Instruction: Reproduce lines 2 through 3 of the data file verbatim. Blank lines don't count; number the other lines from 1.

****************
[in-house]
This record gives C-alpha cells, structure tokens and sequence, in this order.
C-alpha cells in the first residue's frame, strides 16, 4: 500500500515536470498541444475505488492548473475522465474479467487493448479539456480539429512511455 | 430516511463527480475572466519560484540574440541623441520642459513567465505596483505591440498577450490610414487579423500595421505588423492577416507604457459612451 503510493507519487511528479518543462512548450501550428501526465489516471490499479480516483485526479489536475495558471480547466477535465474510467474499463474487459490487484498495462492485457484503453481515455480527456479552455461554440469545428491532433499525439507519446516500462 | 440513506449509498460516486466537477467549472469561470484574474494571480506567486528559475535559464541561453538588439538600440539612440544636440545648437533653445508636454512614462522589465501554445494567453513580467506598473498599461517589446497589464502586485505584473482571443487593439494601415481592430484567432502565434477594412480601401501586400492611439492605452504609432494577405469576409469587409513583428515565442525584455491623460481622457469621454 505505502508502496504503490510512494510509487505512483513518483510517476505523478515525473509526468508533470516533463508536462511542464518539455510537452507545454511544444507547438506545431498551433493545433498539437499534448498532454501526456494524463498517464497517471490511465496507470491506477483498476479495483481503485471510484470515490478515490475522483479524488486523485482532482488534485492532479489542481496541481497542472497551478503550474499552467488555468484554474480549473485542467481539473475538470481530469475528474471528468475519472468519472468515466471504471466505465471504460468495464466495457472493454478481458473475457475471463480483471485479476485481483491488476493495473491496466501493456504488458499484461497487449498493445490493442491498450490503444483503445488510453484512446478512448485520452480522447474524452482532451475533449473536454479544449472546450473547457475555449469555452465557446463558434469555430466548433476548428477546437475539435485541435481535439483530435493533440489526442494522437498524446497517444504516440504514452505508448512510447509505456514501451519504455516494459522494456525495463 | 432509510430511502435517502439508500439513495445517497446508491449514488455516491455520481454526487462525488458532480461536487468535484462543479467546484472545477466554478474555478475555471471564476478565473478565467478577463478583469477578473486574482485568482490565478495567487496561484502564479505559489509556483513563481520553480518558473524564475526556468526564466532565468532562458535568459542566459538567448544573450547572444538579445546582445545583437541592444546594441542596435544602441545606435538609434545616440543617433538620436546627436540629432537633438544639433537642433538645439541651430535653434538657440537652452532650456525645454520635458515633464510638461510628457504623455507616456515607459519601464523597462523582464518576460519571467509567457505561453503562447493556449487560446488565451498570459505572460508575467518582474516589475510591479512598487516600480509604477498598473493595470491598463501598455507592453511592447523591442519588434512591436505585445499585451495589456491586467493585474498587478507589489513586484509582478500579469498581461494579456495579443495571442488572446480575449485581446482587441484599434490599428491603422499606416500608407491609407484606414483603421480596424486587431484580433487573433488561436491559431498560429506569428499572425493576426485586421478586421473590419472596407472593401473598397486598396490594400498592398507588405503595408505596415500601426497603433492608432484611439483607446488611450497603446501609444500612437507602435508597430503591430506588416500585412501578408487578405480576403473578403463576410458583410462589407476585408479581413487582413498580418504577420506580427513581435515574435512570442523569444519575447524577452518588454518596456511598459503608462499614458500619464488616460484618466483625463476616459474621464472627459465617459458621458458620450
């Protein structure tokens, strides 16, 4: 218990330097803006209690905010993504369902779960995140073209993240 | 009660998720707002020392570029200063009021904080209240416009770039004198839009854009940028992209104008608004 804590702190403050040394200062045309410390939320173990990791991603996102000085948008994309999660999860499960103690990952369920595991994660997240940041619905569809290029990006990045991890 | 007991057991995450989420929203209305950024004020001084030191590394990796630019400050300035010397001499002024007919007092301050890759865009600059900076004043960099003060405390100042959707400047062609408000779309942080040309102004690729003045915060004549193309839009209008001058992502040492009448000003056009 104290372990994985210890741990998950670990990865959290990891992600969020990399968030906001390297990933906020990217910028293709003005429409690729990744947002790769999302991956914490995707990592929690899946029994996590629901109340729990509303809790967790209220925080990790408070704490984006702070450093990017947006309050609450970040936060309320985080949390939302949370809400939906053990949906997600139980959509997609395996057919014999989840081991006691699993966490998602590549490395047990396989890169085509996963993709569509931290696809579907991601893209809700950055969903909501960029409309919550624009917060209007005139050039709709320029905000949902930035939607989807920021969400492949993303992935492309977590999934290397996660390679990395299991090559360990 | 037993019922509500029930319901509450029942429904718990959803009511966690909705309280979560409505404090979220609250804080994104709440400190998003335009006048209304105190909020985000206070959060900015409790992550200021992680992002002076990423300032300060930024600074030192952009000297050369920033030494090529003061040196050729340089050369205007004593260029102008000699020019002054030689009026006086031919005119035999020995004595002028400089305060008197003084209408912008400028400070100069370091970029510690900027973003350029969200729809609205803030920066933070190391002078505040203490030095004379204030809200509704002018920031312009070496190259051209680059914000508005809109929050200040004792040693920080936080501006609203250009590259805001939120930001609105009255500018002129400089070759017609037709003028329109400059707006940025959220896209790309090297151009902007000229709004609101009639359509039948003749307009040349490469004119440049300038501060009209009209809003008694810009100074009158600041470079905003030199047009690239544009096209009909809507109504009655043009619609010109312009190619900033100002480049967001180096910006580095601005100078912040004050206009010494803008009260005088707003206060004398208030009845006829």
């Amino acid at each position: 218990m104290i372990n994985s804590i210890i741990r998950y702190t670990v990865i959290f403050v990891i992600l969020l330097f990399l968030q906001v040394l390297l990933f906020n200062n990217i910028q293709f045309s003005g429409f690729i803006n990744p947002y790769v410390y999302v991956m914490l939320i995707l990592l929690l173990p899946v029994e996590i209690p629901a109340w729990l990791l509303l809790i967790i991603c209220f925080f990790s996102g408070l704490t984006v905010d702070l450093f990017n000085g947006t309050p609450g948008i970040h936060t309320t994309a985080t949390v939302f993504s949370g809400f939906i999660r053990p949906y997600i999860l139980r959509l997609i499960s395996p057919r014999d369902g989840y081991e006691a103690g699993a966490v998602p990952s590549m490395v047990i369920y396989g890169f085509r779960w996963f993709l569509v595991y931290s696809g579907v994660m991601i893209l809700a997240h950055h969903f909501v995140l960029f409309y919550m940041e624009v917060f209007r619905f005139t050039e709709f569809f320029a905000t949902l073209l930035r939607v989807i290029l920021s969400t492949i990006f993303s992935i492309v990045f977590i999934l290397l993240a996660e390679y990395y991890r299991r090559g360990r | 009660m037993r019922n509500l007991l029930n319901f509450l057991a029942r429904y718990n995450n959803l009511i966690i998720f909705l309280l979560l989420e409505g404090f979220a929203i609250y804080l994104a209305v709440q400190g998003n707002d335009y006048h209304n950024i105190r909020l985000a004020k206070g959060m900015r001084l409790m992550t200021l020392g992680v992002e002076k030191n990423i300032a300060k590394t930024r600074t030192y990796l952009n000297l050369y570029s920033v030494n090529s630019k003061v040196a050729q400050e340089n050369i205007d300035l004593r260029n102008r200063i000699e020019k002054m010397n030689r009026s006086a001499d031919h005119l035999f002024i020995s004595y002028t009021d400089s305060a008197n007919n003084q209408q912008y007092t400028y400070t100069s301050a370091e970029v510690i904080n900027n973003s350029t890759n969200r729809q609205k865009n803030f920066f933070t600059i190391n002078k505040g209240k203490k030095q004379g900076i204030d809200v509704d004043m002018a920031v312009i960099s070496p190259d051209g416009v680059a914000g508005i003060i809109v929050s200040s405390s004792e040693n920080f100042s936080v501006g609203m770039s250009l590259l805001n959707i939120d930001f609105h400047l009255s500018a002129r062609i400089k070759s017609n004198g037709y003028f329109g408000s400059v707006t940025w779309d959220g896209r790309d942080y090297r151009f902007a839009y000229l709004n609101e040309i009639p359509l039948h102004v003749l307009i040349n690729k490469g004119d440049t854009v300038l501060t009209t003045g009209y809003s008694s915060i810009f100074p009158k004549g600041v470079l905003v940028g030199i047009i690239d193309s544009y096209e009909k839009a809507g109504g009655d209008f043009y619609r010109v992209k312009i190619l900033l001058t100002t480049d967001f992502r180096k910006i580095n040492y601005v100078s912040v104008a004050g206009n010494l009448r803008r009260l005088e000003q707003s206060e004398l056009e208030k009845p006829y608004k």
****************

This record gives C-alpha cells, structure tokens and sequence, in this order.
C-alpha cells in the first residue's frame, strides 16, 4: 500500500515536470498541444475505488492548473475522465474479467487493448479539456480539429512511455 | 430516511463527480475572466519560484540574440541623441520642459513567465505596483505591440498577450490610414487579423500595421505588423492577416507604457459612451 503510493507519487511528479518543462512548450501550428501526465489516471490499479480516483485526479489536475495558471480547466477535465474510467474499463474487459490487484498495462492485457484503453481515455480527456479552455461554440469545428491532433499525439507519446516500462 | 440513506449509498460516486466537477467549472469561470484574474494571480506567486528559475535559464541561453538588439538600440539612440544636440545648437533653445508636454512614462522589465501554445494567453513580467506598473498599461517589446497589464502586485505584473482571443487593439494601415481592430484567432502565434477594412480601401501586400492611439492605452504609432494577405469576409469587409513583428515565442525584455491623460481622457469621454 505505502508502496504503490510512494510509487505512483513518483510517476505523478515525473509526468508533470516533463508536462511542464518539455510537452507545454511544444507547438506545431498551433493545433498539437499534448498532454501526456494524463498517464497517471490511465496507470491506477483498476479495483481503485471510484470515490478515490475522483479524488486523485482532482488534485492532479489542481496541481497542472497551478503550474499552467488555468484554474480549473485542467481539473475538470481530469475528474471528468475519472468519472468515466471504471466505465471504460468495464466495457472493454478481458473475457475471463480483471485479476485481483491488476493495473491496466501493456504488458499484461497487449498493445490493442491498450490503444483503445488510453484512446478512448485520452480522447474524452482532451475533449473536454479544449472546450473547457475555449469555452465557446463558434469555430466548433476548428477546437475539435485541435481535439483530435493533440489526442494522437498524446497517444504516440504514452505508448512510447509505456514501451519504455516494459522494456525495463 | 432509510430511502435517502439508500439513495445517497446508491449514488455516491455520481454526487462525488458532480461536487468535484462543479467546484472545477466554478474555478475555471471564476478565473478565467478577463478583469477578473486574482485568482490565478495567487496561484502564479505559489509556483513563481520553480518558473524564475526556468526564466532565468532562458535568459542566459538567448544573450547572444538579445546582445545583437541592444546594441542596435544602441545606435538609434545616440543617433538620436546627436540629432537633438544639433537642433538645439541651430535653434538657440537652452532650456525645454520635458515633464510638461510628457504623455507616456515607459519601464523597462523582464518576460519571467509567457505561453503562447493556449487560446488565451498570459505572460508575467518582474516589475510591479512598487516600480509604477498598473493595470491598463501598455507592453511592447523591442519588434512591436505585445499585451495589456491586467493585474498587478507589489513586484509582478500579469498581461494579456495579443495571442488572446480575449485581446482587441484599434490599428491603422499606416500608407491609407484606414483603421480596424486587431484580433487573433488561436491559431498560429506569428499572425493576426485586421478586421473590419472596407472593401473598397486598396490594400498592398507588405503595408505596415500601426497603433492608432484611439483607446488611450497603446501609444500612437507602435508597430503591430506588416500585412501578408487578405480576403473578403463576410458583410462589407476585408479581413487582413498580418504577420506580427513581435515574435512570442523569444519575447524577452518588454518596456511598459503608462499614458500619464488616460484618466483625463476616459474621464472627459465617459458621458458620450